A mass delusion

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A mass delusion


Nam Jeong-ho

*The author is an editorial writer of the JoongAng Ilbo.

Inter-Korean reconciliation is the flavor of the day. Politicians and the media are no longer worried about a preemptive attack on the Korean Peninsula. The mood is festive and carefree.

Then it occurred to me, “What about the North Korean nuclear program?” The answer? There hasn’t been any progress. Perhaps, the uranium enrichment equipment is constantly operating in an underground bunker in the reclusive state.

Korean society is caught up in a mass delusion that the North Korean nuclear crisis is over. Inter-Korean cooperation is being promoted and everything else is being ignored. Earlier this month, Minister of Culture, Sports and Tourism Do Jong-hwan visited Pyongyang and dangled a few offerings. He proposed a revival of the Seoul-Pyeongyang soccer match, a joint entrance of athletes at the upcoming Asian Games in Jakarta, a compilation of a common Korean dictionary and a joint excavation of Manwoldae in Pyongyang. Candidates for the Gyeonggi elected offices are promising the construction of another Kaesong Industrial Complex. North Korean leader Kim Jong-un joined the chorus by proposing a joint South-North concert in Seoul in the fall.

Peaceful inter-Korean exchanges are desirable, of course, but it wouldn’t be late to promote them after the North Korean nuclear problem is addressed. You can’t put the cart before the horse. On April 12, President Moon Jae-in met with a group of senior advisers and stressed that inter-Korean relations can be restored once a denuclearization agreement is implemented between North Korea and the United States.


As North Korean leader Kim Jong-un, left, waves at a joint art performance in Pyongyang on April 1, South Korean Minister of Culture Do Jong-hwan, right, applauds. [JOINT PRESS CORPS]

Blinded by illusion, we are missing an ominous sign from Washington. It was seen at the confirmation hearing for Secretary of State designee Mike Pompeo on April 12.

While it garnered little attention in South Korea, foreign media outlets focused on the fact that Pompeo described the goal of a U.S.-North summit as the removal of threats against the United States. Asked about the purpose of the summit, he said the summit aimed “to develop an agreement with the North Korean leadership such that the North Korean leadership will step away from its efforts to hold America at risk with nuclear weapons, completely and verifiably.” He did not mention the security of allies.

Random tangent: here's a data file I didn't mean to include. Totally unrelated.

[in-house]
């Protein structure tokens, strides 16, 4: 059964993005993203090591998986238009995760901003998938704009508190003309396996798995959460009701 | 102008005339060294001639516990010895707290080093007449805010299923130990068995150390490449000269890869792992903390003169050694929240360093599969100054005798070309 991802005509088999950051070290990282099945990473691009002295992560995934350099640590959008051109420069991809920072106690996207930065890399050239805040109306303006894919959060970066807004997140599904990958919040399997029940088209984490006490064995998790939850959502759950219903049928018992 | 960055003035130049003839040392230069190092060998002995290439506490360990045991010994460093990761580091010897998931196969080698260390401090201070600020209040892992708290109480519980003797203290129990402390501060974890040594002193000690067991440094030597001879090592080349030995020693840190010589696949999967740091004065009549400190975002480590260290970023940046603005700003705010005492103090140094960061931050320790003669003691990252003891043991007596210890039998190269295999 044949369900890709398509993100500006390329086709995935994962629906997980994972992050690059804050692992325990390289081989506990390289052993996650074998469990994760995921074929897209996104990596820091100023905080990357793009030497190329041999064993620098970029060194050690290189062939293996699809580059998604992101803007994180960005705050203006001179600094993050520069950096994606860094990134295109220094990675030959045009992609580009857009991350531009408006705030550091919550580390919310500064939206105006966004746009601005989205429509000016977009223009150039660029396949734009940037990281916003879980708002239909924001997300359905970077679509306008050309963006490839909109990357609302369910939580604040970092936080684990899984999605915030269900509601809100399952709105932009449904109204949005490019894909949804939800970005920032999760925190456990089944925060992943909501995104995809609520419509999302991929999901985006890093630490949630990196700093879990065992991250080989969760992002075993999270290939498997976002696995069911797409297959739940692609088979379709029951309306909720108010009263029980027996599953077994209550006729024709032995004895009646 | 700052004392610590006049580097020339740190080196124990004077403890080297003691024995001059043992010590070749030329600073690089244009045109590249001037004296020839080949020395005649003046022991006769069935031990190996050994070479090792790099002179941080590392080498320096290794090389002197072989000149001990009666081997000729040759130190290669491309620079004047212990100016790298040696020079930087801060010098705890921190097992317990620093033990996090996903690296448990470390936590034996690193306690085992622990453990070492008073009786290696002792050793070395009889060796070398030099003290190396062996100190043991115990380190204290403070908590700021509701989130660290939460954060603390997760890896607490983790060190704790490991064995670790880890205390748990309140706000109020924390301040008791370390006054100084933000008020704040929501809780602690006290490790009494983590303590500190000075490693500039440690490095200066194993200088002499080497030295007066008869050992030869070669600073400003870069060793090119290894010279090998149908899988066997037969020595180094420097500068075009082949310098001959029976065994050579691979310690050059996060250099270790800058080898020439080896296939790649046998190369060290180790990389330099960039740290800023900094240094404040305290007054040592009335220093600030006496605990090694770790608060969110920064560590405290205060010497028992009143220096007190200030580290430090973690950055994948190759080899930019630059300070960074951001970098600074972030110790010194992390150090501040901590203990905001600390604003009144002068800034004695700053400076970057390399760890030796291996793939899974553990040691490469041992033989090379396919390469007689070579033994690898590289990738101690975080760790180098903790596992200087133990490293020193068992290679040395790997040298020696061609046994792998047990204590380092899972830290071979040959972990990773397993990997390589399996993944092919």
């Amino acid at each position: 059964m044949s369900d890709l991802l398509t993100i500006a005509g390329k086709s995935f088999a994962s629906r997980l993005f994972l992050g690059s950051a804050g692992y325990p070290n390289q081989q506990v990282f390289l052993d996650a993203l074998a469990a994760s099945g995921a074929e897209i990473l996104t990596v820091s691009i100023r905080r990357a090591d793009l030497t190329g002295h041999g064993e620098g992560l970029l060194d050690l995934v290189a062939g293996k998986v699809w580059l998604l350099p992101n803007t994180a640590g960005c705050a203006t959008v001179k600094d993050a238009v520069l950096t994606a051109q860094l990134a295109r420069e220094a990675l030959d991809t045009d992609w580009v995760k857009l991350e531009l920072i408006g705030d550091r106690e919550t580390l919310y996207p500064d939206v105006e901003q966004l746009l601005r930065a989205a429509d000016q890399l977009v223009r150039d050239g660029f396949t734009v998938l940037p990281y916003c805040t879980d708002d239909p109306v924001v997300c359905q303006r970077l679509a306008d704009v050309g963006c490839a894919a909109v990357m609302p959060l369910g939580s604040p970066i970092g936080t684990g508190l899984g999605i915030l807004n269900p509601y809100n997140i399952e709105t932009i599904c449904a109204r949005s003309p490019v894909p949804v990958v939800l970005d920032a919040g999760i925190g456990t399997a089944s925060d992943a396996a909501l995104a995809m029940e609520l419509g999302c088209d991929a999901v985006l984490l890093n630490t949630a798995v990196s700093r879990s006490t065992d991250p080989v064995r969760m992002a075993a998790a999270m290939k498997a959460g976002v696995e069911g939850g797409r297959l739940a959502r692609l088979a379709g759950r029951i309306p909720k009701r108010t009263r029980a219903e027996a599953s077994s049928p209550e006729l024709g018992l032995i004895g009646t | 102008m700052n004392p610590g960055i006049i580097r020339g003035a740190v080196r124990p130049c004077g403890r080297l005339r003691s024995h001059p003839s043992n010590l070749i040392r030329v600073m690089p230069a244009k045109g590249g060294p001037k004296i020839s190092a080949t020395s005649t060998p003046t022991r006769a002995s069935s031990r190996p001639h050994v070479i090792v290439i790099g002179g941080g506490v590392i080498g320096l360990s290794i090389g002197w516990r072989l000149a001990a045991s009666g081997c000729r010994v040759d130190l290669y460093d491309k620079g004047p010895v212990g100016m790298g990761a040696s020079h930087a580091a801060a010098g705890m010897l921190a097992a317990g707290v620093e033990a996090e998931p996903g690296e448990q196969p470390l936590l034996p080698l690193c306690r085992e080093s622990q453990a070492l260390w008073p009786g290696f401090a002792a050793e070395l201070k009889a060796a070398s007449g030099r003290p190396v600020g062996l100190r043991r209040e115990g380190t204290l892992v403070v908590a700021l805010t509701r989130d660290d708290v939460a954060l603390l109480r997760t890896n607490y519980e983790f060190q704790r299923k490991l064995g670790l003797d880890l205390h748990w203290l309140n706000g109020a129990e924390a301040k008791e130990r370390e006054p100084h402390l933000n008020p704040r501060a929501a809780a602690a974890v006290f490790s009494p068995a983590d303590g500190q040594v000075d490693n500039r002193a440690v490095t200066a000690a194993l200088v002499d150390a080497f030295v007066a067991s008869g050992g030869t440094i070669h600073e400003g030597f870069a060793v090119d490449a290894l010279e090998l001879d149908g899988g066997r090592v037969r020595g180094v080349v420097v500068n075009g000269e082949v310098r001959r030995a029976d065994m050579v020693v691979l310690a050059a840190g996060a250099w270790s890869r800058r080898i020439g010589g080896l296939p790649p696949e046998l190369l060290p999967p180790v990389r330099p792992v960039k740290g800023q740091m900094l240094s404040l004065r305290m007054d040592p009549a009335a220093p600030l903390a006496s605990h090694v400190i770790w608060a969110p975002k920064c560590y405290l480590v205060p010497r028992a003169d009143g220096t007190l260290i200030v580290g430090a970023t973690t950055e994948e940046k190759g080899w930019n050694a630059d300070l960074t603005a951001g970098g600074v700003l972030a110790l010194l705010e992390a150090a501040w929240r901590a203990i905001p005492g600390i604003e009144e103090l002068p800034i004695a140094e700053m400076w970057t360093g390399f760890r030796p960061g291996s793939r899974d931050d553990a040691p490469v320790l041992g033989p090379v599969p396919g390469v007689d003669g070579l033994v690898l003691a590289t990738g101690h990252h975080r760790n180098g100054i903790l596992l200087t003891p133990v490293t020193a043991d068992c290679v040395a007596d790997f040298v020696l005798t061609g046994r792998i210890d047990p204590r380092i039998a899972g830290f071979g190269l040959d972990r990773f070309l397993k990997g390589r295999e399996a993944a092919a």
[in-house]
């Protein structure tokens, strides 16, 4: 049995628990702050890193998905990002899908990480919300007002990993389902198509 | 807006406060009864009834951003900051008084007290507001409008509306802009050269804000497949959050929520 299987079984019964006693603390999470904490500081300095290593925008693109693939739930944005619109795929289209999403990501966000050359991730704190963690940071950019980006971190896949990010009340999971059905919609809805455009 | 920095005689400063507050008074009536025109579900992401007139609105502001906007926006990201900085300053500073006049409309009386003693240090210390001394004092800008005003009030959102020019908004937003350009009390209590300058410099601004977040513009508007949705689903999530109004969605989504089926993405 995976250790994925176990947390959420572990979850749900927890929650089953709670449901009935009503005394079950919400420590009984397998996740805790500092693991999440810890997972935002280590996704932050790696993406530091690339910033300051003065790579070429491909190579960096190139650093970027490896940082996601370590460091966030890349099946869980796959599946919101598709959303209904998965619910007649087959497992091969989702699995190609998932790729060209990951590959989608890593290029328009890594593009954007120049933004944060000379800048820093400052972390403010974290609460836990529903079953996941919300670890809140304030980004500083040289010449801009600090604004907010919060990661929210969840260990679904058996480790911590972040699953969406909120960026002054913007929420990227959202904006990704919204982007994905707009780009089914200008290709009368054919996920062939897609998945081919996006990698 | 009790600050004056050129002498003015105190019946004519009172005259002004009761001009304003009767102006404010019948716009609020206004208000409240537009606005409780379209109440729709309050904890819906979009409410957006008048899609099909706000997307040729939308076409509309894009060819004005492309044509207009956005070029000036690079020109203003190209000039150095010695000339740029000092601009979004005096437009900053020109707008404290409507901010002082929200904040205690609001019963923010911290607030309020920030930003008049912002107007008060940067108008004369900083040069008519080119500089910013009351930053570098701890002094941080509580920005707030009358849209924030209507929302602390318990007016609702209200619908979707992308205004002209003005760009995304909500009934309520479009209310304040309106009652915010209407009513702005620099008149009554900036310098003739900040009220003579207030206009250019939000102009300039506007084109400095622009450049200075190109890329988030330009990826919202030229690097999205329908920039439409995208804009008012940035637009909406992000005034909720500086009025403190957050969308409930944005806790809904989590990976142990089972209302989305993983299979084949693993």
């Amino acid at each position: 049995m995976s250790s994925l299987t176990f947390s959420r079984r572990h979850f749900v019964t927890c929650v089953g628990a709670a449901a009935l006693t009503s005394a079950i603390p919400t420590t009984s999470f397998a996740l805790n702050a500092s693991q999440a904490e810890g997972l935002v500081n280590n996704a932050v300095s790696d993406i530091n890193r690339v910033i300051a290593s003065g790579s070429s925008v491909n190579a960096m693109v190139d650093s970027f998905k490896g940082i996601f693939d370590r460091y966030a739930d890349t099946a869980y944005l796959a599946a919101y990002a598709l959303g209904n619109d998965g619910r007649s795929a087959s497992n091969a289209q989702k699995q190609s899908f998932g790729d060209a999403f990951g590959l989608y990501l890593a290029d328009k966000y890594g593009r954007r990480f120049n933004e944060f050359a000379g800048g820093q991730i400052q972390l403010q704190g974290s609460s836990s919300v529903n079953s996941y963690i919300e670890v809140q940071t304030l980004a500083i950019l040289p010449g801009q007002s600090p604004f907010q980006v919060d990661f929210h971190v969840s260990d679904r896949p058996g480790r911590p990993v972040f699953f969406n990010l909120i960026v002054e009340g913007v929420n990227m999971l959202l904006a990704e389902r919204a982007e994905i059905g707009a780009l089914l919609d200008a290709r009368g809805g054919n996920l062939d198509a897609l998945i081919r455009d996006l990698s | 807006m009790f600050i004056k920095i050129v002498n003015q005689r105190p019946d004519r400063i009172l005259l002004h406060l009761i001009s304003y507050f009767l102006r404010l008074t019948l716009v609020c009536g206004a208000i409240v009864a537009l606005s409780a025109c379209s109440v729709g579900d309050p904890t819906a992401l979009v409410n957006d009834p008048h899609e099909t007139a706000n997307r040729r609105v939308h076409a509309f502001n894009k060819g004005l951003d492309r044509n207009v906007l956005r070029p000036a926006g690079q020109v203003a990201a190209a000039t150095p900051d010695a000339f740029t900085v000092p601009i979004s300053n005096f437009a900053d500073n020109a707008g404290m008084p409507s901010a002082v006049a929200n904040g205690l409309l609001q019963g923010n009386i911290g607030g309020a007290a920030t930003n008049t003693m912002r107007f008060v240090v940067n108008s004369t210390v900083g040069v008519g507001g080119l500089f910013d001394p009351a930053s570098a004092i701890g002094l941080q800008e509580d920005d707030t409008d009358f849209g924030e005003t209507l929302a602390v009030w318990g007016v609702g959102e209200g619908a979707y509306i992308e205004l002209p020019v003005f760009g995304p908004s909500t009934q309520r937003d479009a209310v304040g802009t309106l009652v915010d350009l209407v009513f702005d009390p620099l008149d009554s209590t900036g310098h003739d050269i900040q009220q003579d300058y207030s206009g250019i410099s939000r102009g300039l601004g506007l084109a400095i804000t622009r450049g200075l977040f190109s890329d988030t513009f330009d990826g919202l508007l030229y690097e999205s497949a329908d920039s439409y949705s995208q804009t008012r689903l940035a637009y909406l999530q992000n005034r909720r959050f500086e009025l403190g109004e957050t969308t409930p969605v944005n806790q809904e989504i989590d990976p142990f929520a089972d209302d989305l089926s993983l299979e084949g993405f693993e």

At that moment, Republican Senator Cory Gardner asked if “the only goal the United States has in relation to North Korea is denuclearization.” Pompeo said, “We need to ensure that we continue to provide a strategic deterrence framework for our allies in the region: The South Koreans, the Japanese and others as well. But the purpose of the meeting is to address the threat to the United States.” It sounds to me like security of allies could be sacrificed to a degree for national interests of the United States.

Such a U.S.-focused security stance is unsurprising from the Trump administration. Since early 2017, the Trump administration constantly underscored that North Korean nuclear weapons threatening the U.S. mainland would not be condoned. But a security guarantee for allies was not included in the Maginot line.
In a visit to the United States, Japanese Prime Minister Shinzo Abe plans to ask Trump to remove short and mid-range missiles from North Korea since the removal of its intercontinental ballistic missiles (ICBM) would be meaningless to Japan.

How about Korea? Even when these risky comments are made, the Korean government seems optimistic. Unless it believes that North Korea’s nuclear weapons are targeting the United States, not South Korea, they shouldn’t be so sanguine. Some Korean experts in America are worrying about South Korea. They predict that Trump would compromise at stopping North Korea’s ICBM development at the summit. In that case, he would virtually condone the North’s nuclear possession. The Trump administration does not care whether South Korea and Japan are within range of the North’s short- and mid-range missiles. That’s the worst-case scenario: South Korea’s security is sacrificed.

We must watch whether North Korea is trying to buy time or is really determined to pursue peaceful coexistence. The Moon administration must obsess with improving inter-Korean ties. It is too early to pop the champagne.

JoongAng Ilbo, April 17, Page 30
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